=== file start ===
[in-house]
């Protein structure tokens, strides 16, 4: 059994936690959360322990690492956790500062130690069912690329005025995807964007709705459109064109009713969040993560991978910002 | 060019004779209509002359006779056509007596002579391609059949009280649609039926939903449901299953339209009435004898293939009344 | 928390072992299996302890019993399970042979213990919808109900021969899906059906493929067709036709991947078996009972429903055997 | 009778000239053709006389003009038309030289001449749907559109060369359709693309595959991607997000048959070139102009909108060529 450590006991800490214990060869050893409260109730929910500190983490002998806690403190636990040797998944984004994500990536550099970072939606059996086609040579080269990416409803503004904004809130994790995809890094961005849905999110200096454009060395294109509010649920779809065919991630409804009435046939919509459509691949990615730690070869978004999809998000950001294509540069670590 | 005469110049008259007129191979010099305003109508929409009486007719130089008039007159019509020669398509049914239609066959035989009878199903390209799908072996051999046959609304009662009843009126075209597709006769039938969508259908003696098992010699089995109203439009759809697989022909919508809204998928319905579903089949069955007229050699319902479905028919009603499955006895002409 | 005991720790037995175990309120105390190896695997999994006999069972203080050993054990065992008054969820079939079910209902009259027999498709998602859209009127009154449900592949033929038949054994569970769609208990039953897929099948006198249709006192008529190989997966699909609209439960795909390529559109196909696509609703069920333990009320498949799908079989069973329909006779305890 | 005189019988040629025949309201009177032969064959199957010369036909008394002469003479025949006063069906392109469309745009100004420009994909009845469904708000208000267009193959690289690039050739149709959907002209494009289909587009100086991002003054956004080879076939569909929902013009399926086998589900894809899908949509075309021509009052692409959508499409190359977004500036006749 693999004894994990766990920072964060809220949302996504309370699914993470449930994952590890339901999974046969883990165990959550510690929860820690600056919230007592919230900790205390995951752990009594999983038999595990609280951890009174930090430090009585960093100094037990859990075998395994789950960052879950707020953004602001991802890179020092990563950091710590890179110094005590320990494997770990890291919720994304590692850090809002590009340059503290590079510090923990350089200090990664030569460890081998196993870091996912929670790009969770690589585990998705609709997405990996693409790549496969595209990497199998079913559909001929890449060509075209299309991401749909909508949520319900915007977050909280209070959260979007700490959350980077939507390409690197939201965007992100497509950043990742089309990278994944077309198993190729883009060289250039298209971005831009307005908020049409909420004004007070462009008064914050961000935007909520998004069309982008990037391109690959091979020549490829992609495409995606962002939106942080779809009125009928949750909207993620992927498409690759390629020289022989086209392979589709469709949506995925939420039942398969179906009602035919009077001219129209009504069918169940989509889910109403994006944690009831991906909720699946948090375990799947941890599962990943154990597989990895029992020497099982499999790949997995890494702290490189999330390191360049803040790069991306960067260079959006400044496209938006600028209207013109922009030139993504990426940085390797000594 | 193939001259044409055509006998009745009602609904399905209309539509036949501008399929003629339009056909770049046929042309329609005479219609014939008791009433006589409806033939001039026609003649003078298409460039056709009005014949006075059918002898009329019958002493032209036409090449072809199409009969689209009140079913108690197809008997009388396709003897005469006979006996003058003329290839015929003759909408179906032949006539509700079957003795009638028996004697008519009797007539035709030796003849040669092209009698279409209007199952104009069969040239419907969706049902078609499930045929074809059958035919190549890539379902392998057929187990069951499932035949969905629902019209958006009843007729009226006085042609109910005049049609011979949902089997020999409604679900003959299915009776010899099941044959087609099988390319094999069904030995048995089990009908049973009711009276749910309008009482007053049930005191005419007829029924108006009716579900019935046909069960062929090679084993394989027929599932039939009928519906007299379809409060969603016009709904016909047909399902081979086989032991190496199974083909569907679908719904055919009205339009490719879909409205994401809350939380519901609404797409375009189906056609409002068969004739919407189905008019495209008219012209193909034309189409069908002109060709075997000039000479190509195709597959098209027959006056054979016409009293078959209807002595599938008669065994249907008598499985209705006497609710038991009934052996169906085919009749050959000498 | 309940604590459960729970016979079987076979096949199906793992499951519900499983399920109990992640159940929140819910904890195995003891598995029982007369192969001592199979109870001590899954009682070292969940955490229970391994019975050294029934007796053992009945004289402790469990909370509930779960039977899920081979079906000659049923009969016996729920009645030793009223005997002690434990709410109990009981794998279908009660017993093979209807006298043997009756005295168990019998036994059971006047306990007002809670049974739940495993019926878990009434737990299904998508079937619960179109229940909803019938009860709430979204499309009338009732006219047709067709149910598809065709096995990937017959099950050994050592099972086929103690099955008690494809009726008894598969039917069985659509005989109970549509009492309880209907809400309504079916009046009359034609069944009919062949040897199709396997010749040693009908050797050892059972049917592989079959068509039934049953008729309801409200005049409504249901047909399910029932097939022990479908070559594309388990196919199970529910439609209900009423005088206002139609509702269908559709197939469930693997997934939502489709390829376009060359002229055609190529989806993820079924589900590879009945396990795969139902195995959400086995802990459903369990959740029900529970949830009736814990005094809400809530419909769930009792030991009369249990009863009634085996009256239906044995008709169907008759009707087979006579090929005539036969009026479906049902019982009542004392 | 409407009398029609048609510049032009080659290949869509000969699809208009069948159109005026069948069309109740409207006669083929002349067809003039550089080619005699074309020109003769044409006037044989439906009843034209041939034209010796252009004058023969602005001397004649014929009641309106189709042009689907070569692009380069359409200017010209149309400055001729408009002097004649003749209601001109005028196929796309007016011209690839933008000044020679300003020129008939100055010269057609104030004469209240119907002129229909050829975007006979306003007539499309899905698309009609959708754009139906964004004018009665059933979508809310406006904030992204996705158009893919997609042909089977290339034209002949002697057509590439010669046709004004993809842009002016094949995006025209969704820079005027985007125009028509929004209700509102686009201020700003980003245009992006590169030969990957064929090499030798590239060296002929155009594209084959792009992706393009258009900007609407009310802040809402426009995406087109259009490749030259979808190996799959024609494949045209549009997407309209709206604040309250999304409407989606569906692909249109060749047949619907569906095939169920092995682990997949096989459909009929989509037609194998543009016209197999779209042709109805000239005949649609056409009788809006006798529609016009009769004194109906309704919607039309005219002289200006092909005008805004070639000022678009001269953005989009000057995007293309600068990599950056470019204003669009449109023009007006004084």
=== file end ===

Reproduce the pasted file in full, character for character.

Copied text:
[in-house]
């Protein structure tokens, strides 16, 4: 059994936690959360322990690492956790500062130690069912690329005025995807964007709705459109064109009713969040993560991978910002 | 060019004779209509002359006779056509007596002579391609059949009280649609039926939903449901299953339209009435004898293939009344 | 928390072992299996302890019993399970042979213990919808109900021969899906059906493929067709036709991947078996009972429903055997 | 009778000239053709006389003009038309030289001449749907559109060369359709693309595959991607997000048959070139102009909108060529 450590006991800490214990060869050893409260109730929910500190983490002998806690403190636990040797998944984004994500990536550099970072939606059996086609040579080269990416409803503004904004809130994790995809890094961005849905999110200096454009060395294109509010649920779809065919991630409804009435046939919509459509691949990615730690070869978004999809998000950001294509540069670590 | 005469110049008259007129191979010099305003109508929409009486007719130089008039007159019509020669398509049914239609066959035989009878199903390209799908072996051999046959609304009662009843009126075209597709006769039938969508259908003696098992010699089995109203439009759809697989022909919508809204998928319905579903089949069955007229050699319902479905028919009603499955006895002409 | 005991720790037995175990309120105390190896695997999994006999069972203080050993054990065992008054969820079939079910209902009259027999498709998602859209009127009154449900592949033929038949054994569970769609208990039953897929099948006198249709006192008529190989997966699909609209439960795909390529559109196909696509609703069920333990009320498949799908079989069973329909006779305890 | 005189019988040629025949309201009177032969064959199957010369036909008394002469003479025949006063069906392109469309745009100004420009994909009845469904708000208000267009193959690289690039050739149709959907002209494009289909587009100086991002003054956004080879076939569909929902013009399926086998589900894809899908949509075309021509009052692409959508499409190359977004500036006749 693999004894994990766990920072964060809220949302996504309370699914993470449930994952590890339901999974046969883990165990959550510690929860820690600056919230007592919230900790205390995951752990009594999983038999595990609280951890009174930090430090009585960093100094037990859990075998395994789950960052879950707020953004602001991802890179020092990563950091710590890179110094005590320990494997770990890291919720994304590692850090809002590009340059503290590079510090923990350089200090990664030569460890081998196993870091996912929670790009969770690589585990998705609709997405990996693409790549496969595209990497199998079913559909001929890449060509075209299309991401749909909508949520319900915007977050909280209070959260979007700490959350980077939507390409690197939201965007992100497509950043990742089309990278994944077309198993190729883009060289250039298209971005831009307005908020049409909420004004007070462009008064914050961000935007909520998004069309982008990037391109690959091979020549490829992609495409995606962002939106942080779809009125009928949750909207993620992927498409690759390629020289022989086209392979589709469709949506995925939420039942398969179906009602035919009077001219129209009504069918169940989509889910109403994006944690009831991906909720699946948090375990799947941890599962990943154990597989990895029992020497099982499999790949997995890494702290490189999330390191360049803040790069991306960067260079959006400044496209938006600028209207013109922009030139993504990426940085390797000594 | 193939001259044409055509006998009745009602609904399905209309539509036949501008399929003629339009056909770049046929042309329609005479219609014939008791009433006589409806033939001039026609003649003078298409460039056709009005014949006075059918002898009329019958002493032209036409090449072809199409009969689209009140079913108690197809008997009388396709003897005469006979006996003058003329290839015929003759909408179906032949006539509700079957003795009638028996004697008519009797007539035709030796003849040669092209009698279409209007199952104009069969040239419907969706049902078609499930045929074809059958035919190549890539379902392998057929187990069951499932035949969905629902019209958006009843007729009226006085042609109910005049049609011979949902089997020999409604679900003959299915009776010899099941044959087609099988390319094999069904030995048995089990009908049973009711009276749910309008009482007053049930005191005419007829029924108006009716579900019935046909069960062929090679084993394989027929599932039939009928519906007299379809409060969603016009709904016909047909399902081979086989032991190496199974083909569907679908719904055919009205339009490719879909409205994401809350939380519901609404797409375009189906056609409002068969004739919407189905008019495209008219012209193909034309189409069908002109060709075997000039000479190509195709597959098209027959006056054979016409009293078959209807002595599938008669065994249907008598499985209705006497609710038991009934052996169906085919009749050959000498 | 309940604590459960729970016979079987076979096949199906793992499951519900499983399920109990992640159940929140819910904890195995003891598995029982007369192969001592199979109870001590899954009682070292969940955490229970391994019975050294029934007796053992009945004289402790469990909370509930779960039977899920081979079906000659049923009969016996729920009645030793009223005997002690434990709410109990009981794998279908009660017993093979209807006298043997009756005295168990019998036994059971006047306990007002809670049974739940495993019926878990009434737990299904998508079937619960179109229940909803019938009860709430979204499309009338009732006219047709067709149910598809065709096995990937017959099950050994050592099972086929103690099955008690494809009726008894598969039917069985659509005989109970549509009492309880209907809400309504079916009046009359034609069944009919062949040897199709396997010749040693009908050797050892059972049917592989079959068509039934049953008729309801409200005049409504249901047909399910029932097939022990479908070559594309388990196919199970529910439609209900009423005088206002139609509702269908559709197939469930693997997934939502489709390829376009060359002229055609190529989806993820079924589900590879009945396990795969139902195995959400086995802990459903369990959740029900529970949830009736814990005094809400809530419909769930009792030991009369249990009863009634085996009256239906044995008709169907008759009707087979006579090929005539036969009026479906049902019982009542004392 | 409407009398029609048609510049032009080659290949869509000969699809208009069948159109005026069948069309109740409207006669083929002349067809003039550089080619005699074309020109003769044409006037044989439906009843034209041939034209010796252009004058023969602005001397004649014929009641309106189709042009689907070569692009380069359409200017010209149309400055001729408009002097004649003749209601001109005028196929796309007016011209690839933008000044020679300003020129008939100055010269057609104030004469209240119907002129229909050829975007006979306003007539499309899905698309009609959708754009139906964004004018009665059933979508809310406006904030992204996705158009893919997609042909089977290339034209002949002697057509590439010669046709004004993809842009002016094949995006025209969704820079005027985007125009028509929004209700509102686009201020700003980003245009992006590169030969990957064929090499030798590239060296002929155009594209084959792009992706393009258009900007609407009310802040809402426009995406087109259009490749030259979808190996799959024609494949045209549009997407309209709206604040309250999304409407989606569906692909249109060749047949619907569906095939169920092995682990997949096989459909009929989509037609194998543009016209197999779209042709109805000239005949649609056409009788809006006798529609016009009769004194109906309704919607039309005219002289200006092909005008805004070639000022678009001269953005989009000057995007293309600068990599950056470019204003669009449109023009007006004084």